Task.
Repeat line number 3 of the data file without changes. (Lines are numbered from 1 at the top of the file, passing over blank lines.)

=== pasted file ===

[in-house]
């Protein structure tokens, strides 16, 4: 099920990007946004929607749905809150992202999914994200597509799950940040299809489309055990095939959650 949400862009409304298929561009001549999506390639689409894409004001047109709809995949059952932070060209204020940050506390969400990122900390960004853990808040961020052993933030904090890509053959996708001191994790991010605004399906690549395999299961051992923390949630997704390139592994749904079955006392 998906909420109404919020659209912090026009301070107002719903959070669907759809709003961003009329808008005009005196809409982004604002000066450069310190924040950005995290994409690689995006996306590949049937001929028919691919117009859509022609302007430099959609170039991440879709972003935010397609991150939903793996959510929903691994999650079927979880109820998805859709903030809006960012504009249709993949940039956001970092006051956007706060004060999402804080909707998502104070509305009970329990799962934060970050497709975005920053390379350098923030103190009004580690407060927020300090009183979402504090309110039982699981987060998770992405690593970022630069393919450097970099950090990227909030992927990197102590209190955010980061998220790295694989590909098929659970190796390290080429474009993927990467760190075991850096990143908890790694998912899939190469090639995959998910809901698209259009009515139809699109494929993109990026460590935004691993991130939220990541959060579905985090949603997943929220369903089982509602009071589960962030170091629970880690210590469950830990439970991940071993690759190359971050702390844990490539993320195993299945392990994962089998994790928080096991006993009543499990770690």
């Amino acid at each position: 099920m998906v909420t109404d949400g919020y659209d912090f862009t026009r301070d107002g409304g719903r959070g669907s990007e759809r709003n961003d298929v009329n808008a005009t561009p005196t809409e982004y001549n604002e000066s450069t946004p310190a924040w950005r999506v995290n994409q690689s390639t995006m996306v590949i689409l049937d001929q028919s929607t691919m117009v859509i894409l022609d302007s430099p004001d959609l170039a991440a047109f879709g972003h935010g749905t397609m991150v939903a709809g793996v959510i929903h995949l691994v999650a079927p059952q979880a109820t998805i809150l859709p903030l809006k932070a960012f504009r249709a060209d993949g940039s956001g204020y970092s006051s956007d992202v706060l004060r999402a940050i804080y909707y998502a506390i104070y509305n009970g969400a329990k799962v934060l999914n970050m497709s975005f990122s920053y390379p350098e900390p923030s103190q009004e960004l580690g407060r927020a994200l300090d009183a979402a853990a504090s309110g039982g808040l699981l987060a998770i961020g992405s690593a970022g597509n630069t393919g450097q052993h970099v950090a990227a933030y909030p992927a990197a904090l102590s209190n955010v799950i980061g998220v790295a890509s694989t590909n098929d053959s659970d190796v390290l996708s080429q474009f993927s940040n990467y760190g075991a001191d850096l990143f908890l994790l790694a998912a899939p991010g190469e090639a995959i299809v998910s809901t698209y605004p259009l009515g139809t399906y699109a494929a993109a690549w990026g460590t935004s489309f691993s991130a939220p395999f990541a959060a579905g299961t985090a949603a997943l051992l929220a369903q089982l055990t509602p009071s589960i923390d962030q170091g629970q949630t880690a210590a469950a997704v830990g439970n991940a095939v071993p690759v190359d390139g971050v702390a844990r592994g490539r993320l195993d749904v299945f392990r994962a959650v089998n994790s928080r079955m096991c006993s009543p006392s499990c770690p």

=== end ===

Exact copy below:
């Amino acid at each position: 099920m998906v909420t109404d949400g919020y659209d912090f862009t026009r301070d107002g409304g719903r959070g669907s990007e759809r709003n961003d298929v009329n808008a005009t561009p005196t809409e982004y001549n604002e000066s450069t946004p310190a924040w950005r999506v995290n994409q690689s390639t995006m996306v590949i689409l049937d001929q028919s929607t691919m117009v859509i894409l022609d302007s430099p004001d959609l170039a991440a047109f879709g972003h935010g749905t397609m991150v939903a709809g793996v959510i929903h995949l691994v999650a079927p059952q979880a109820t998805i809150l859709p903030l809006k932070a960012f504009r249709a060209d993949g940039s956001g204020y970092s006051s956007d992202v706060l004060r999402a940050i804080y909707y998502a506390i104070y509305n009970g969400a329990k799962v934060l999914n970050m497709s975005f990122s920053y390379p350098e900390p923030s103190q009004e960004l580690g407060r927020a994200l300090d009183a979402a853990a504090s309110g039982g808040l699981l987060a998770i961020g992405s690593a970022g597509n630069t393919g450097q052993h970099v950090a990227a933030y909030p992927a990197a904090l102590s209190n955010v799950i980061g998220v790295a890509s694989t590909n098929d053959s659970d190796v390290l996708s080429q474009f993927s940040n990467y760190g075991a001191d850096l990143f908890l994790l790694a998912a899939p991010g190469e090639a995959i299809v998910s809901t698209y605004p259009l009515g139809t399906y699109a494929a993109a690549w990026g460590t935004s489309f691993s991130a939220p395999f990541a959060a579905g299961t985090a949603a997943l051992l929220a369903q089982l055990t509602p009071s589960i923390d962030q170091g629970q949630t880690a210590a469950a997704v830990g439970n991940a095939v071993p690759v190359d390139g971050v702390a844990r592994g490539r993320l195993d749904v299945f392990r994962a959650v089998n994790s928080r079955m096991c006993s009543p006392s499990c770690p």